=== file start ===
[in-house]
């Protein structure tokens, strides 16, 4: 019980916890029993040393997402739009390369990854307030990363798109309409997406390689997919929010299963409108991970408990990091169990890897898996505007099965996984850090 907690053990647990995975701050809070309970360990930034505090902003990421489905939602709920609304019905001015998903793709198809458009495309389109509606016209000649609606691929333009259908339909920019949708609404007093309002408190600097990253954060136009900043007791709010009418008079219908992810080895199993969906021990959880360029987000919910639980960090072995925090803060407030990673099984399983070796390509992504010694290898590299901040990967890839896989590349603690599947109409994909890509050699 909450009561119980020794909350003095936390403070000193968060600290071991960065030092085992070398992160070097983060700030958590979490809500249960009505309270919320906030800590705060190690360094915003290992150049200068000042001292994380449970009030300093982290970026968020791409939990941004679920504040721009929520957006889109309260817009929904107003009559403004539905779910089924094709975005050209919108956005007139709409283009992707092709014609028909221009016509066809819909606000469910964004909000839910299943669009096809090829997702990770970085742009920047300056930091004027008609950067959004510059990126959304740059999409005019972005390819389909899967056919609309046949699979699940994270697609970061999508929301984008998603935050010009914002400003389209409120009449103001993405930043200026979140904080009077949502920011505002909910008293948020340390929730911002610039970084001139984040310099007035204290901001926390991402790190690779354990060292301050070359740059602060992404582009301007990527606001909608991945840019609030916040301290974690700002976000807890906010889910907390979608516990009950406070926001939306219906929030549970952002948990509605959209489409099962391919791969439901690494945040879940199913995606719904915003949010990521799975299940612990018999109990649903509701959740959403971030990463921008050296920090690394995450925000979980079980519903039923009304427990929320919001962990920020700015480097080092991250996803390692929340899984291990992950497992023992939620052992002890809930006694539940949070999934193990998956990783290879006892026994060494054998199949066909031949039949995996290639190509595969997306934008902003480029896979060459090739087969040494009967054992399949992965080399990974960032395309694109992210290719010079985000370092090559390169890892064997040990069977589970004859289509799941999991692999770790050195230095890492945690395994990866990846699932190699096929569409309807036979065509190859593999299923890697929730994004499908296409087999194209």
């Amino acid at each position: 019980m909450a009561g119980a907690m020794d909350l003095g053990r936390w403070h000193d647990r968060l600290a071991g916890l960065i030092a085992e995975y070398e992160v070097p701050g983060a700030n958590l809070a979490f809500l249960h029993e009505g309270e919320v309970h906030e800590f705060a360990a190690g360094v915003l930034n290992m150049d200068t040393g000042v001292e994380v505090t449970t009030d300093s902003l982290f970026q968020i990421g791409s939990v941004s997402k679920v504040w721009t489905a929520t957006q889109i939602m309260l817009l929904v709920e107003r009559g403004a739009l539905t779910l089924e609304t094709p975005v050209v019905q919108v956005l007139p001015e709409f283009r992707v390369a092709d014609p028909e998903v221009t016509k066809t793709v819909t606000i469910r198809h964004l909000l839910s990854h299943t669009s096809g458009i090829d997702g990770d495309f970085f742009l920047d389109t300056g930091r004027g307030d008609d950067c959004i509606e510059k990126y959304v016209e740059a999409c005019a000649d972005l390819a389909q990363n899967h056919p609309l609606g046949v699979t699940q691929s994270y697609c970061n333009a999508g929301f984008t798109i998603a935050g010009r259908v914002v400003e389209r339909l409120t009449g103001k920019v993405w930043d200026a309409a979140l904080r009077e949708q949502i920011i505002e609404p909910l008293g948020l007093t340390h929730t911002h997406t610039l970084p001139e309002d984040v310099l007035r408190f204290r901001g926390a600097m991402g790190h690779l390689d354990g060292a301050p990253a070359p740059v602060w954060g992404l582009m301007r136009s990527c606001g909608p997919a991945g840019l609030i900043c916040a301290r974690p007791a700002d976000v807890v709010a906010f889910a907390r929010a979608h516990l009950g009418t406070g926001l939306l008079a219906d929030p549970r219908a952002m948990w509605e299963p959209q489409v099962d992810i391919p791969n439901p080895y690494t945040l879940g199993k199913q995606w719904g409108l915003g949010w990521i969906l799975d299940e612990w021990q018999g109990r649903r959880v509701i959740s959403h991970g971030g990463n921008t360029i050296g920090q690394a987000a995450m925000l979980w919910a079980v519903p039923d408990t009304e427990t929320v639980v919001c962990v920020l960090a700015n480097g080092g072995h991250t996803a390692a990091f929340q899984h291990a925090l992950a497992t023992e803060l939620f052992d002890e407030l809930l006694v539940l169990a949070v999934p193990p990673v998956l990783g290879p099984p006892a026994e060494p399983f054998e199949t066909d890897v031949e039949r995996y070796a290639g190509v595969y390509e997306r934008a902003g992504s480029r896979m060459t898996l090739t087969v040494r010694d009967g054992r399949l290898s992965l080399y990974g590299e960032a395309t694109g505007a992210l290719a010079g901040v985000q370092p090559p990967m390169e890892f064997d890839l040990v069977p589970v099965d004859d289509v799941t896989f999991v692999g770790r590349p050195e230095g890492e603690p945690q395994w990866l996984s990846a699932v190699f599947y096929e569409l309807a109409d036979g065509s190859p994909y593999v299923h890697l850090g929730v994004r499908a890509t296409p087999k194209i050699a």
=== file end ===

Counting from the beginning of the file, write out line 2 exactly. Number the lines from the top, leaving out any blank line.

């Protein structure tokens, strides 16, 4: 019980916890029993040393997402739009390369990854307030990363798109309409997406390689997919929010299963409108991970408990990091169990890897898996505007099965996984850090 907690053990647990995975701050809070309970360990930034505090902003990421489905939602709920609304019905001015998903793709198809458009495309389109509606016209000649609606691929333009259908339909920019949708609404007093309002408190600097990253954060136009900043007791709010009418008079219908992810080895199993969906021990959880360029987000919910639980960090072995925090803060407030990673099984399983070796390509992504010694290898590299901040990967890839896989590349603690599947109409994909890509050699 909450009561119980020794909350003095936390403070000193968060600290071991960065030092085992070398992160070097983060700030958590979490809500249960009505309270919320906030800590705060190690360094915003290992150049200068000042001292994380449970009030300093982290970026968020791409939990941004679920504040721009929520957006889109309260817009929904107003009559403004539905779910089924094709975005050209919108956005007139709409283009992707092709014609028909221009016509066809819909606000469910964004909000839910299943669009096809090829997702990770970085742009920047300056930091004027008609950067959004510059990126959304740059999409005019972005390819389909899967056919609309046949699979699940994270697609970061999508929301984008998603935050010009914002400003389209409120009449103001993405930043200026979140904080009077949502920011505002909910008293948020340390929730911002610039970084001139984040310099007035204290901001926390991402790190690779354990060292301050070359740059602060992404582009301007990527606001909608991945840019609030916040301290974690700002976000807890906010889910907390979608516990009950406070926001939306219906929030549970952002948990509605959209489409099962391919791969439901690494945040879940199913995606719904915003949010990521799975299940612990018999109990649903509701959740959403971030990463921008050296920090690394995450925000979980079980519903039923009304427990929320919001962990920020700015480097080092991250996803390692929340899984291990992950497992023992939620052992002890809930006694539940949070999934193990998956990783290879006892026994060494054998199949066909031949039949995996290639190509595969997306934008902003480029896979060459090739087969040494009967054992399949992965080399990974960032395309694109992210290719010079985000370092090559390169890892064997040990069977589970004859289509799941999991692999770790050195230095890492945690395994990866990846699932190699096929569409309807036979065509190859593999299923890697929730994004499908296409087999194209």